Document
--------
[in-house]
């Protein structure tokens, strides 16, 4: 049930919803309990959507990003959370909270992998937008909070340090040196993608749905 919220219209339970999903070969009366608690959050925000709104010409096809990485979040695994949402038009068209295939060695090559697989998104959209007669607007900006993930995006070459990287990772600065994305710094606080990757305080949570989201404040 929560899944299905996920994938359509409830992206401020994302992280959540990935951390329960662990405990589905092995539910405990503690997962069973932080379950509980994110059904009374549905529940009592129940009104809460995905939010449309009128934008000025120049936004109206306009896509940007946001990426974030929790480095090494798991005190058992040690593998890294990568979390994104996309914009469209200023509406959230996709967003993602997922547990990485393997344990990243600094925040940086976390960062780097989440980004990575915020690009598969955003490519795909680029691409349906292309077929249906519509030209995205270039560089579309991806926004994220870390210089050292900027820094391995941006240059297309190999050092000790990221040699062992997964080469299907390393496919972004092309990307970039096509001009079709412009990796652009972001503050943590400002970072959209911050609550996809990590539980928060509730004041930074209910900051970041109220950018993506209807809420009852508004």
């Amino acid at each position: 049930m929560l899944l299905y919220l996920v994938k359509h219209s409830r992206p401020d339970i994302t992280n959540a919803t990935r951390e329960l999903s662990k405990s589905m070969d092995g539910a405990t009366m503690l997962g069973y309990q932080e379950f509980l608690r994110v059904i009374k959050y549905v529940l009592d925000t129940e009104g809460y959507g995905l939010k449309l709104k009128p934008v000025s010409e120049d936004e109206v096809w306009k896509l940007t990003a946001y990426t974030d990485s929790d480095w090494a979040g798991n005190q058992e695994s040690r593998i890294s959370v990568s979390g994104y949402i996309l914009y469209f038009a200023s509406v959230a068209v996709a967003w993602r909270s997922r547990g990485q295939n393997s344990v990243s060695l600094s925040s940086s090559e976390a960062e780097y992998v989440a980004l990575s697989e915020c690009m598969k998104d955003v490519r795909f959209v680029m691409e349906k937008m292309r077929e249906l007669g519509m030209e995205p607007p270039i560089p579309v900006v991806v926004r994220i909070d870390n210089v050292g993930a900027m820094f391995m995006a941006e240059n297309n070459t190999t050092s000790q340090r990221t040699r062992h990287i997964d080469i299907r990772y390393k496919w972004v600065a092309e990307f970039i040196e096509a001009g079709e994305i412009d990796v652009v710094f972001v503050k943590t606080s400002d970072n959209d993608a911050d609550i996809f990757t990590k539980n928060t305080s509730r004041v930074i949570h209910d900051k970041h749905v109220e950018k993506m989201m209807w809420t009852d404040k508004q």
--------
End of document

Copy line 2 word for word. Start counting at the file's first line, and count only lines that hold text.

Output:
């Protein structure tokens, strides 16, 4: 049930919803309990959507990003959370909270992998937008909070340090040196993608749905 919220219209339970999903070969009366608690959050925000709104010409096809990485979040695994949402038009068209295939060695090559697989998104959209007669607007900006993930995006070459990287990772600065994305710094606080990757305080949570989201404040 929560899944299905996920994938359509409830992206401020994302992280959540990935951390329960662990405990589905092995539910405990503690997962069973932080379950509980994110059904009374549905529940009592129940009104809460995905939010449309009128934008000025120049936004109206306009896509940007946001990426974030929790480095090494798991005190058992040690593998890294990568979390994104996309914009469209200023509406959230996709967003993602997922547990990485393997344990990243600094925040940086976390960062780097989440980004990575915020690009598969955003490519795909680029691409349906292309077929249906519509030209995205270039560089579309991806926004994220870390210089050292900027820094391995941006240059297309190999050092000790990221040699062992997964080469299907390393496919972004092309990307970039096509001009079709412009990796652009972001503050943590400002970072959209911050609550996809990590539980928060509730004041930074209910900051970041109220950018993506209807809420009852508004």